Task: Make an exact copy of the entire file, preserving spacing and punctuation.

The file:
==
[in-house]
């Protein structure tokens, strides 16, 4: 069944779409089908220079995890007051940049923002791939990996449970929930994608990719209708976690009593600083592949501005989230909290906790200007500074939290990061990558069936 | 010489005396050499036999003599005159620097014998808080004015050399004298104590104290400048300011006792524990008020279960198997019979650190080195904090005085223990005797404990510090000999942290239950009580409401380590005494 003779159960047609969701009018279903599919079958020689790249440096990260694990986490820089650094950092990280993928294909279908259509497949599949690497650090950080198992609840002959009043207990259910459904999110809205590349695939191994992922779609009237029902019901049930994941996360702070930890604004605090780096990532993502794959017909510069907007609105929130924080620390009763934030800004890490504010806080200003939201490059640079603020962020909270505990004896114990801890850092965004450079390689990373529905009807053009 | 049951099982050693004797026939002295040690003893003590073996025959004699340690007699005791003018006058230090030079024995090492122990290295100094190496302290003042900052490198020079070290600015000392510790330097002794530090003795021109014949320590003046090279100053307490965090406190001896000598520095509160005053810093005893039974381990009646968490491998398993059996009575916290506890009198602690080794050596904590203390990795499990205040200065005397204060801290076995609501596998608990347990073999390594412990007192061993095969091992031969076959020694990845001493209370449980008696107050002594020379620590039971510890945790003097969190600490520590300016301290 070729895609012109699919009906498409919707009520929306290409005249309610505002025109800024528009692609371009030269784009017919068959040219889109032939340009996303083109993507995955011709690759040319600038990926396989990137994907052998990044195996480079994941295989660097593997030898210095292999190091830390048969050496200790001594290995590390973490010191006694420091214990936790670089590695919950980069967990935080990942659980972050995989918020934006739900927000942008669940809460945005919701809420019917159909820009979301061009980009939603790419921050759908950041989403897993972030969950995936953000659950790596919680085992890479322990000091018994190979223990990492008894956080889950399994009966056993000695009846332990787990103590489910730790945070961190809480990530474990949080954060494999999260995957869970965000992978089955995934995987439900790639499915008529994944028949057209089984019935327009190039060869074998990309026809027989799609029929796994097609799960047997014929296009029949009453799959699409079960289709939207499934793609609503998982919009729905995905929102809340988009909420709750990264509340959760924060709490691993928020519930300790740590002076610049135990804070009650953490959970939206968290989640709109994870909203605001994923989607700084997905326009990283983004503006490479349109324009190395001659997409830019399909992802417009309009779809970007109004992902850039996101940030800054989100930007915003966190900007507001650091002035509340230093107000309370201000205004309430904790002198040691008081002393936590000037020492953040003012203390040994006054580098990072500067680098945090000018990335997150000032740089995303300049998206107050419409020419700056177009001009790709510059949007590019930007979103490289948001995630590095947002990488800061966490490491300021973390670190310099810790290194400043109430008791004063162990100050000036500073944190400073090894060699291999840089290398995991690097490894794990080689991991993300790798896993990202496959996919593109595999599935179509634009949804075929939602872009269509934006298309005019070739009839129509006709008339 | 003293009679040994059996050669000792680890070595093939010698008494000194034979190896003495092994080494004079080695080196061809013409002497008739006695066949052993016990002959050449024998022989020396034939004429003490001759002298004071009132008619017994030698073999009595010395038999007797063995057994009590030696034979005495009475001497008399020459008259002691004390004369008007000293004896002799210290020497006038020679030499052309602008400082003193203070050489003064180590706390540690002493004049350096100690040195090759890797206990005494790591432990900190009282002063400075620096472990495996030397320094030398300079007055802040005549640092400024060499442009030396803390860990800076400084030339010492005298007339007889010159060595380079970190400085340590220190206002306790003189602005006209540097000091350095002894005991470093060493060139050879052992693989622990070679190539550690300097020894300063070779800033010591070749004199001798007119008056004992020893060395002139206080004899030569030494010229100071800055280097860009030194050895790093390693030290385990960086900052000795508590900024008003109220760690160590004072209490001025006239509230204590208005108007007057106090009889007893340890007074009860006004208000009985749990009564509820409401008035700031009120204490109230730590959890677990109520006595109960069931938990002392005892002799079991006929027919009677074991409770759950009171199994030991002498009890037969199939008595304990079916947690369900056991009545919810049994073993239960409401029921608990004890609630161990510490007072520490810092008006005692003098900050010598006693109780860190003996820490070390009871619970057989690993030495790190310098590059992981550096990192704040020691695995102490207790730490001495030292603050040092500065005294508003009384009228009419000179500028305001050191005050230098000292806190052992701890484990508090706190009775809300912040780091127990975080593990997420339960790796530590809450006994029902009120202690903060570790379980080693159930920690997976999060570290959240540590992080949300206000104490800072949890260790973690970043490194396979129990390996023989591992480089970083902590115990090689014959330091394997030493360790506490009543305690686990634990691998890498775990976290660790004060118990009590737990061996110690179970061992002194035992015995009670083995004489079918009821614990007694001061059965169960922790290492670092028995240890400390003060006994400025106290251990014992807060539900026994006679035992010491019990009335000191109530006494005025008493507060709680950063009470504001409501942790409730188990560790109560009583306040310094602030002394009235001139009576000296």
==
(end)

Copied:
[in-house]
């Protein structure tokens, strides 16, 4: 069944779409089908220079995890007051940049923002791939990996449970929930994608990719209708976690009593600083592949501005989230909290906790200007500074939290990061990558069936 | 010489005396050499036999003599005159620097014998808080004015050399004298104590104290400048300011006792524990008020279960198997019979650190080195904090005085223990005797404990510090000999942290239950009580409401380590005494 003779159960047609969701009018279903599919079958020689790249440096990260694990986490820089650094950092990280993928294909279908259509497949599949690497650090950080198992609840002959009043207990259910459904999110809205590349695939191994992922779609009237029902019901049930994941996360702070930890604004605090780096990532993502794959017909510069907007609105929130924080620390009763934030800004890490504010806080200003939201490059640079603020962020909270505990004896114990801890850092965004450079390689990373529905009807053009 | 049951099982050693004797026939002295040690003893003590073996025959004699340690007699005791003018006058230090030079024995090492122990290295100094190496302290003042900052490198020079070290600015000392510790330097002794530090003795021109014949320590003046090279100053307490965090406190001896000598520095509160005053810093005893039974381990009646968490491998398993059996009575916290506890009198602690080794050596904590203390990795499990205040200065005397204060801290076995609501596998608990347990073999390594412990007192061993095969091992031969076959020694990845001493209370449980008696107050002594020379620590039971510890945790003097969190600490520590300016301290 070729895609012109699919009906498409919707009520929306290409005249309610505002025109800024528009692609371009030269784009017919068959040219889109032939340009996303083109993507995955011709690759040319600038990926396989990137994907052998990044195996480079994941295989660097593997030898210095292999190091830390048969050496200790001594290995590390973490010191006694420091214990936790670089590695919950980069967990935080990942659980972050995989918020934006739900927000942008669940809460945005919701809420019917159909820009979301061009980009939603790419921050759908950041989403897993972030969950995936953000659950790596919680085992890479322990000091018994190979223990990492008894956080889950399994009966056993000695009846332990787990103590489910730790945070961190809480990530474990949080954060494999999260995957869970965000992978089955995934995987439900790639499915008529994944028949057209089984019935327009190039060869074998990309026809027989799609029929796994097609799960047997014929296009029949009453799959699409079960289709939207499934793609609503998982919009729905995905929102809340988009909420709750990264509340959760924060709490691993928020519930300790740590002076610049135990804070009650953490959970939206968290989640709109994870909203605001994923989607700084997905326009990283983004503006490479349109324009190395001659997409830019399909992802417009309009779809970007109004992902850039996101940030800054989100930007915003966190900007507001650091002035509340230093107000309370201000205004309430904790002198040691008081002393936590000037020492953040003012203390040994006054580098990072500067680098945090000018990335997150000032740089995303300049998206107050419409020419700056177009001009790709510059949007590019930007979103490289948001995630590095947002990488800061966490490491300021973390670190310099810790290194400043109430008791004063162990100050000036500073944190400073090894060699291999840089290398995991690097490894794990080689991991993300790798896993990202496959996919593109595999599935179509634009949804075929939602872009269509934006298309005019070739009839129509006709008339 | 003293009679040994059996050669000792680890070595093939010698008494000194034979190896003495092994080494004079080695080196061809013409002497008739006695066949052993016990002959050449024998022989020396034939004429003490001759002298004071009132008619017994030698073999009595010395038999007797063995057994009590030696034979005495009475001497008399020459008259002691004390004369008007000293004896002799210290020497006038020679030499052309602008400082003193203070050489003064180590706390540690002493004049350096100690040195090759890797206990005494790591432990900190009282002063400075620096472990495996030397320094030398300079007055802040005549640092400024060499442009030396803390860990800076400084030339010492005298007339007889010159060595380079970190400085340590220190206002306790003189602005006209540097000091350095002894005991470093060493060139050879052992693989622990070679190539550690300097020894300063070779800033010591070749004199001798007119008056004992020893060395002139206080004899030569030494010229100071800055280097860009030194050895790093390693030290385990960086900052000795508590900024008003109220760690160590004072209490001025006239509230204590208005108007007057106090009889007893340890007074009860006004208000009985749990009564509820409401008035700031009120204490109230730590959890677990109520006595109960069931938990002392005892002799079991006929027919009677074991409770759950009171199994030991002498009890037969199939008595304990079916947690369900056991009545919810049994073993239960409401029921608990004890609630161990510490007072520490810092008006005692003098900050010598006693109780860190003996820490070390009871619970057989690993030495790190310098590059992981550096990192704040020691695995102490207790730490001495030292603050040092500065005294508003009384009228009419000179500028305001050191005050230098000292806190052992701890484990508090706190009775809300912040780091127990975080593990997420339960790796530590809450006994029902009120202690903060570790379980080693159930920690997976999060570290959240540590992080949300206000104490800072949890260790973690970043490194396979129990390996023989591992480089970083902590115990090689014959330091394997030493360790506490009543305690686990634990691998890498775990976290660790004060118990009590737990061996110690179970061992002194035992015995009670083995004489079918009821614990007694001061059965169960922790290492670092028995240890400390003060006994400025106290251990014992807060539900026994006679035992010491019990009335000191109530006494005025008493507060709680950063009470504001409501942790409730188990560790109560009583306040310094602030002394009235001139009576000296």